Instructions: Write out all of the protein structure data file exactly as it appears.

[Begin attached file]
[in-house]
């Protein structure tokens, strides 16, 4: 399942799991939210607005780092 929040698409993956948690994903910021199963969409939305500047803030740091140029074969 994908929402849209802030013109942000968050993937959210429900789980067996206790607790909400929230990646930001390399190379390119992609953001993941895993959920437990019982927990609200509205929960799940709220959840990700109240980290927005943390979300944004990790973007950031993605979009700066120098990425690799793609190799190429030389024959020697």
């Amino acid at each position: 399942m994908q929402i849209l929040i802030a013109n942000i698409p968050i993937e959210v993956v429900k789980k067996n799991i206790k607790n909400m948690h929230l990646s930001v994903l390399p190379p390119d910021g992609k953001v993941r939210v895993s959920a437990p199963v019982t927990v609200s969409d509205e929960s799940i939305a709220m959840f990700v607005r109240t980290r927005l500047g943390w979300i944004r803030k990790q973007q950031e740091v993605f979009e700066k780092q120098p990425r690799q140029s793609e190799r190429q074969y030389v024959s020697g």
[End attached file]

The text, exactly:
[in-house]
């Protein structure tokens, strides 16, 4: 399942799991939210607005780092 929040698409993956948690994903910021199963969409939305500047803030740091140029074969 994908929402849209802030013109942000968050993937959210429900789980067996206790607790909400929230990646930001390399190379390119992609953001993941895993959920437990019982927990609200509205929960799940709220959840990700109240980290927005943390979300944004990790973007950031993605979009700066120098990425690799793609190799190429030389024959020697």
């Amino acid at each position: 399942m994908q929402i849209l929040i802030a013109n942000i698409p968050i993937e959210v993956v429900k789980k067996n799991i206790k607790n909400m948690h929230l990646s930001v994903l390399p190379p390119d910021g992609k953001v993941r939210v895993s959920a437990p199963v019982t927990v609200s969409d509205e929960s799940i939305a709220m959840f990700v607005r109240t980290r927005l500047g943390w979300i944004r803030k990790q973007q950031e740091v993605f979009e700066k780092q120098p990425r690799q140029s793609e190799r190429q074969y030389v024959s020697g």